Diamond rings put in a glittering performance at Shropshire based auctioneers Trevanion & Dean earlier this month with a diamond solitaire ring, measuring approximately 3.00ct, leading sales.
The old round brilliant cut diamond, within an eight claw setting and simple 18ct yellow gold hoop sold for £6,000. The jewellery and watches section proved to be one of the strongest categories of the day, with another solitaire ring selling for £3,000.
Auctioneer Christina Trevanion said, “Antique watches are proving to be a very timely investment, values are increasing year on year and we are seeing many collectors returning to us time after time to purchase good quality pieces, that will not only make a fantastic addition to their collection, but are a sound and sensible investment.”
The ceramics section of the sale also showed impressive results, following on from last month, when a celadon Chinese zhadou broke the auction house record selling for £21,000. Under the hammer were three lots of much admired Wemyss dragonfly pattern Scottish pottery, which more than exceeded their estimates, despite damage throughout, with the collection selling for £1,800.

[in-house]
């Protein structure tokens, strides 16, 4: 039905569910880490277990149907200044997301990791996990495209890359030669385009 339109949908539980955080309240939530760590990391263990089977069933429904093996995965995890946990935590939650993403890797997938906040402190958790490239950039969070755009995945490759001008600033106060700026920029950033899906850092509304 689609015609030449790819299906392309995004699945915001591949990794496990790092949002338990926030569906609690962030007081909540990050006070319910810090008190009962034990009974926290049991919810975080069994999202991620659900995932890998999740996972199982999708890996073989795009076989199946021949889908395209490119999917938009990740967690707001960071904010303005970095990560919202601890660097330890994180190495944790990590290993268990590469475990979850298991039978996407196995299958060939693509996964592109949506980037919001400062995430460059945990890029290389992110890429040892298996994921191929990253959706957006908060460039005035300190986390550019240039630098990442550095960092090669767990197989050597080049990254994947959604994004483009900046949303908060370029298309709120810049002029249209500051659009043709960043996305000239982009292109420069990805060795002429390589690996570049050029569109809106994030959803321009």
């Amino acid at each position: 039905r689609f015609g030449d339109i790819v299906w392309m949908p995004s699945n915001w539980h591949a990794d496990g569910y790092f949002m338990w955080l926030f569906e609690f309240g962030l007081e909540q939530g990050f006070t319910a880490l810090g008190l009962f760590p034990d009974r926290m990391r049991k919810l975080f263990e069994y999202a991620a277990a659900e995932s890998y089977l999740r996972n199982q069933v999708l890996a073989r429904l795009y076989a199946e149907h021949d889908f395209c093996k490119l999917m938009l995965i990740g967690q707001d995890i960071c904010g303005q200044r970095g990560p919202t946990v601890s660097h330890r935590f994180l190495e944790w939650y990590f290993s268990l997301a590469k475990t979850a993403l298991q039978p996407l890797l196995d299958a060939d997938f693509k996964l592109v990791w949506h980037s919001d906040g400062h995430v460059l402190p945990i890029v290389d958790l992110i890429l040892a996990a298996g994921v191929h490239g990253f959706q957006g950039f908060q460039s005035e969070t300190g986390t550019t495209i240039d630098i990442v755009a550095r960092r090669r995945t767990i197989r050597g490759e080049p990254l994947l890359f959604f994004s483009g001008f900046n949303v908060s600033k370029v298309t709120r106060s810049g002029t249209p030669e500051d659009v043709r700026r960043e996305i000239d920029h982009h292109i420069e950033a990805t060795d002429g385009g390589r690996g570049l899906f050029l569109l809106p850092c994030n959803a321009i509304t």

One surprise from the auction was a rare vase by Charles Vyse, dated 1923. Vyse was a Staffordshire born studio potter and is considered to be one of the key figures in the development of British studio pottery. He mainly produced colourful figurines, so it is unusual to find one of his vases for sale. “The vase had a very large crack right through the middle which is why I was conservative with a £100-£200 estimate, but in this instance scarcity clearly outweighed condition”, explained Christina Trevanion. Bidders online, on the telephone and in the room battled it out and the vase finally sold for £850.
The auction house had a second wind of success with another W.H. Smith of Whitchurch cheese vat coming up for sale in its home town. Back in February of this year, the vendor of a similar cheese vat cleared out his garage and was on his way to the tip with it when, on the off-chance he popped into Trevanion & Dean, and it fetched a staggering £3,000. With an estimate of £200-£300, the vendor of this second cheese vat was thrilled when it made £1,000.